Checkout Lane: Latest automatic watches run on sophisticated technologies, not batteries
The days of searching out tiny watch batteries are fading away. Today’s most popular watches run on motion and light.
“I’m selling a lot more automatics than I did two years ago, and a ton more than I did five years ago,” said Don Cirone, co-owner of Cohasset Jewelers.
Cohasset Jewelers sells the Ball, ESQ Swiss and Seiko brands, all of which include automatic watches that run based on the motion of your wrist. Kramer & Co. Jewelry in Canton sells the Citizen brand, including Eco-Drive watches that are powered by light and can sit in a drawer for up to six months without charging.
Whichever new technology you choose, some old rules still apply. Cirone said he always asks customers what they’re going to be doing while wearing the watch.
“What is your activity? Where do you plan to wear it?” he said. “That tells me where to lead them.”
Dress watches tend to be very simple, Cirone said – nothing but two hands and a set of numbers or Roman numerals. Casual or sport watches are more functional. Those that work underwater are rated, from 50 meters to 300 meters, based on their maximum depths.
Leslie Kramer of Kramer & Co. said her customers often look for versatile watches they can wear to work and out afterwards.
“Men are more interested that it has the date on it,” she said. “A lot of women’s watches don’t come with second hands.”
Kramer said the store’s watches range in price from $150 to $600, and Cirone said good watches can range from $100 to $3,500.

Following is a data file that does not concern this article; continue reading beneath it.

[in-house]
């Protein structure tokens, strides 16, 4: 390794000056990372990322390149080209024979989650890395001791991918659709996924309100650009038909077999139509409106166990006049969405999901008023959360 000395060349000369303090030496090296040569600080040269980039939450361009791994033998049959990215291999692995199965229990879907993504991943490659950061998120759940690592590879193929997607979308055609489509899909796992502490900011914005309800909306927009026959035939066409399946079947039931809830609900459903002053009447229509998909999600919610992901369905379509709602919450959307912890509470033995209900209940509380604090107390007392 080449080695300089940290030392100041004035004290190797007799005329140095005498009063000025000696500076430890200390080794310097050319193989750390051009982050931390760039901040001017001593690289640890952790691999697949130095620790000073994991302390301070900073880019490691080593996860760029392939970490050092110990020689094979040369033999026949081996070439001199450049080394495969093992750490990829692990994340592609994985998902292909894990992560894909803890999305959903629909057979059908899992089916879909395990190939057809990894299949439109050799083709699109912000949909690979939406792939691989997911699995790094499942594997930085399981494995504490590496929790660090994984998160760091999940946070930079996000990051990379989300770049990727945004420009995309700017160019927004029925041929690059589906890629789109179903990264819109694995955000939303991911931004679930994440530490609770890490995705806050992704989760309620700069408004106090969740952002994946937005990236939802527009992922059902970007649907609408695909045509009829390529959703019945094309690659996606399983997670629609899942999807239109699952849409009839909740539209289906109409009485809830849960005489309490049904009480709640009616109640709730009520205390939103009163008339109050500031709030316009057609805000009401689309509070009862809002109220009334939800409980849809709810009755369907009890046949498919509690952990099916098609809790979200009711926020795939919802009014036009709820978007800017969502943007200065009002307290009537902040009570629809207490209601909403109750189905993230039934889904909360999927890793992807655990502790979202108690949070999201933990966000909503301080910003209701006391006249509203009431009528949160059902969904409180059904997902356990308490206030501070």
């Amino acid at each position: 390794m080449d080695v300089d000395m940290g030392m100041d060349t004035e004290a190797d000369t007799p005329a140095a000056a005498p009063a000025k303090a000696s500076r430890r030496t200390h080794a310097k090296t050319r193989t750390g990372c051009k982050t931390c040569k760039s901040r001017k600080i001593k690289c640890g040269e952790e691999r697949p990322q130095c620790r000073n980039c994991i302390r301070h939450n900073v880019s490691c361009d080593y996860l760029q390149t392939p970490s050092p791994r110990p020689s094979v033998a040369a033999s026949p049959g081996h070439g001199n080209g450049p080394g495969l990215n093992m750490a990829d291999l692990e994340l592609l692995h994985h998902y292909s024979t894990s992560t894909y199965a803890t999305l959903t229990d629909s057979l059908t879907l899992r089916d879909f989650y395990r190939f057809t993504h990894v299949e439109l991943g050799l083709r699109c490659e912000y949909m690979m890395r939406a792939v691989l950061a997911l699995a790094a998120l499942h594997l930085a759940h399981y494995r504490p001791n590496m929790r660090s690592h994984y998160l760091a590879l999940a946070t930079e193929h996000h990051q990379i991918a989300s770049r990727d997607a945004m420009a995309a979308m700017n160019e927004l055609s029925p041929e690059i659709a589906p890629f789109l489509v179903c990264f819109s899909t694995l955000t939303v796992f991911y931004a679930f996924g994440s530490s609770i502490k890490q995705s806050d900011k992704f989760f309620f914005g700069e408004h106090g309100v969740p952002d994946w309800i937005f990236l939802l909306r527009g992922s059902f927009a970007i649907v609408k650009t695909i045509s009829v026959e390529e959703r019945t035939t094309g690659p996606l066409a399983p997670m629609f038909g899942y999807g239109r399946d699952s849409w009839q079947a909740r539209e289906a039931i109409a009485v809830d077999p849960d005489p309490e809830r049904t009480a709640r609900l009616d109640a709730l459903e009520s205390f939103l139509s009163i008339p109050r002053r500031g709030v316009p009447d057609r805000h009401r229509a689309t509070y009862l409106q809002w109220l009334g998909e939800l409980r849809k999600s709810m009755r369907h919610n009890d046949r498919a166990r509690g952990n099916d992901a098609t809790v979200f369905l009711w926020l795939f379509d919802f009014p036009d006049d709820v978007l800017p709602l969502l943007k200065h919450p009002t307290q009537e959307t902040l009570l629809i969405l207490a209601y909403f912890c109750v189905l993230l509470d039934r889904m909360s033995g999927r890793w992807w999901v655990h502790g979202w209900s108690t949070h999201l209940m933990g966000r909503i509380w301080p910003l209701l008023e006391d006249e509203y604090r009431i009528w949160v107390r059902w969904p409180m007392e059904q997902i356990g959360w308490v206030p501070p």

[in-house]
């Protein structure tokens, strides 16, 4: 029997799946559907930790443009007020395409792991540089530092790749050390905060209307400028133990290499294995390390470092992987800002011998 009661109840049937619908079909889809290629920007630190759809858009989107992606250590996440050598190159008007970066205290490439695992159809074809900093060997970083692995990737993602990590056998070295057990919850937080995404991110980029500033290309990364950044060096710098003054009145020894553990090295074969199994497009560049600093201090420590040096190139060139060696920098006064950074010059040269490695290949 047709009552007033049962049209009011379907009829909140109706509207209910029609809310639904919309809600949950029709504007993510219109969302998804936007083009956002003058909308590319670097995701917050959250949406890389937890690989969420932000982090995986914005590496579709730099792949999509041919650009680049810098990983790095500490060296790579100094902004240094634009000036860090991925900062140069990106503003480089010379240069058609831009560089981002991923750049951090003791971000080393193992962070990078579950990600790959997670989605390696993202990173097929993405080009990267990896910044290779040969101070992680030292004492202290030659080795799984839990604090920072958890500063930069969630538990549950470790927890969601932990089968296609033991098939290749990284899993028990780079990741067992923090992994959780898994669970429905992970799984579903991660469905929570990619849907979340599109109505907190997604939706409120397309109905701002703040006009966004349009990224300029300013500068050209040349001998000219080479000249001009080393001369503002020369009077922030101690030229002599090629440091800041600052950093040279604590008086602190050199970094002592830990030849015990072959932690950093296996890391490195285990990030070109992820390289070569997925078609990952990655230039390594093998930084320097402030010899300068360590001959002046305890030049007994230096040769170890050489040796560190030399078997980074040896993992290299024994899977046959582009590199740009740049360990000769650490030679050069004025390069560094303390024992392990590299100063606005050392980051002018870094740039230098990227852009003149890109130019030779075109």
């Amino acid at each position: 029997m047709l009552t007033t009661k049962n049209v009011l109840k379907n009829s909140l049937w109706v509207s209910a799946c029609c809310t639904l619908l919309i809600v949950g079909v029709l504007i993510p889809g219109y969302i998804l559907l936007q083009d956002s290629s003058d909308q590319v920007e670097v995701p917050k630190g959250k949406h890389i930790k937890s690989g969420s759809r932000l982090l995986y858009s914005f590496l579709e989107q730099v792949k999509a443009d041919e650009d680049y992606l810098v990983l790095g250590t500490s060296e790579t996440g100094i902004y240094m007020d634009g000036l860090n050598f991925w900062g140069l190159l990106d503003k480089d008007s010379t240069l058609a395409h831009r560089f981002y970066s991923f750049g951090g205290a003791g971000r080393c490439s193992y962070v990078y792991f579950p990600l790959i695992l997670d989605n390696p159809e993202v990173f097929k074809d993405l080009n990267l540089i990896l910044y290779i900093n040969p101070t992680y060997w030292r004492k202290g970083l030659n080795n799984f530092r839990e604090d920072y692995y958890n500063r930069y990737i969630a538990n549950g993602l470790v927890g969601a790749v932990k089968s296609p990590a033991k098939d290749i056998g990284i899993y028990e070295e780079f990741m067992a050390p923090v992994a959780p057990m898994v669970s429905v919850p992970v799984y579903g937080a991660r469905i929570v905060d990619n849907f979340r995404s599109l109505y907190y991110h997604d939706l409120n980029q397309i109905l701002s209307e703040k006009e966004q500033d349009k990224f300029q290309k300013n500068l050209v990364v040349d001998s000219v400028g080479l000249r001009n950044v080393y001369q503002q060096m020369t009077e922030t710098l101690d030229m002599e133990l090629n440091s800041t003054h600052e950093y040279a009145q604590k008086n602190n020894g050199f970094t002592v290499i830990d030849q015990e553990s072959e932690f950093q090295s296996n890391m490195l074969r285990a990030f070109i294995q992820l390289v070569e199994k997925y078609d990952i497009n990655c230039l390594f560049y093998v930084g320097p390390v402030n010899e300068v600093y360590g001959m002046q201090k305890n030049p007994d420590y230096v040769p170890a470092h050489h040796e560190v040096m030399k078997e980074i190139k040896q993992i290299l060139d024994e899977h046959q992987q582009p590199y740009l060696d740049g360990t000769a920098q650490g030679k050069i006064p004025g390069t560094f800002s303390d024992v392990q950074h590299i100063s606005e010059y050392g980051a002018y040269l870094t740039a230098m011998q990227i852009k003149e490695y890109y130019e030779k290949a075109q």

Cirone said quartz watches should last for about 10 years. However, at Kramer & Co., which fixes watches along with selling them, people sometimes come in with watches that are decades old.
“Watches are very personal things,” Kramer said. “People become very attached.”
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- Find out about the watch’s true origin. Switzerland has long been associated with fine watch-making, and many manufacturers try to take advantage of that cachet. Watches identified as a “Swiss watch” must meet certain requirements as to where production and assembly took place.
- Examine the watch case. Any top-quality watch has a screw-on back and screw-down crown (the winding knob) for the most protection from water and dirt. Some watches feature a display back that allows you to see the mechanism. Common case materials include stainless steel, gold, silver, platinum and titanium. All of these are highly durable (except gold, which is fairly soft) and provide a distinctive, classy look.
- Check the crystal, the transparent face that covers the watch. Acrylic crystals are the least expensive and offer good shatter resistance. Sapphire crystals are the choice for top watches, because of their clarity and scratch resistance.